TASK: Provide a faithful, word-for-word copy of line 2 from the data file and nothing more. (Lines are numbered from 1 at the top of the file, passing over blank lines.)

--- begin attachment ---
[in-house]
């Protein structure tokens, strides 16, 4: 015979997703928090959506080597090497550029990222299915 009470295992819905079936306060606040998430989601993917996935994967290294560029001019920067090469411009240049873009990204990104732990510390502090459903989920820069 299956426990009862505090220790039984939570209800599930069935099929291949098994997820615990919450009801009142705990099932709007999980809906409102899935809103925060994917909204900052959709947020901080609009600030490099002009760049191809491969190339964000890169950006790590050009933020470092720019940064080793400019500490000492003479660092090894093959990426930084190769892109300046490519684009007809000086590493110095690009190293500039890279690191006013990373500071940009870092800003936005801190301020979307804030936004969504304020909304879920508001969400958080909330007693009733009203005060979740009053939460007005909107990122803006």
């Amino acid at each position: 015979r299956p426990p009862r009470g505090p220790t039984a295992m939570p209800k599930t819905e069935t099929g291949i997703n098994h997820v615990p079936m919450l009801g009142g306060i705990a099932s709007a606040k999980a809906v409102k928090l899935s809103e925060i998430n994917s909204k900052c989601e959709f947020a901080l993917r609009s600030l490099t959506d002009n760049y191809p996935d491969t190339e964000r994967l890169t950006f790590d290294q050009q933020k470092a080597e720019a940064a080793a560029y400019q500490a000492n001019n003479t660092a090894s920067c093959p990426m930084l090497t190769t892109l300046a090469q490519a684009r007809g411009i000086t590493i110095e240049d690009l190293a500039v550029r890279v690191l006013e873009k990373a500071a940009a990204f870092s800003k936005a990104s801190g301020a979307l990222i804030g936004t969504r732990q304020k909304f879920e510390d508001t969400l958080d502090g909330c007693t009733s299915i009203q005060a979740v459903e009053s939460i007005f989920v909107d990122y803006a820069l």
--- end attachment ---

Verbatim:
């Protein structure tokens, strides 16, 4: 015979997703928090959506080597090497550029990222299915 009470295992819905079936306060606040998430989601993917996935994967290294560029001019920067090469411009240049873009990204990104732990510390502090459903989920820069 299956426990009862505090220790039984939570209800599930069935099929291949098994997820615990919450009801009142705990099932709007999980809906409102899935809103925060994917909204900052959709947020901080609009600030490099002009760049191809491969190339964000890169950006790590050009933020470092720019940064080793400019500490000492003479660092090894093959990426930084190769892109300046490519684009007809000086590493110095690009190293500039890279690191006013990373500071940009870092800003936005801190301020979307804030936004969504304020909304879920508001969400958080909330007693009733009203005060979740009053939460007005909107990122803006």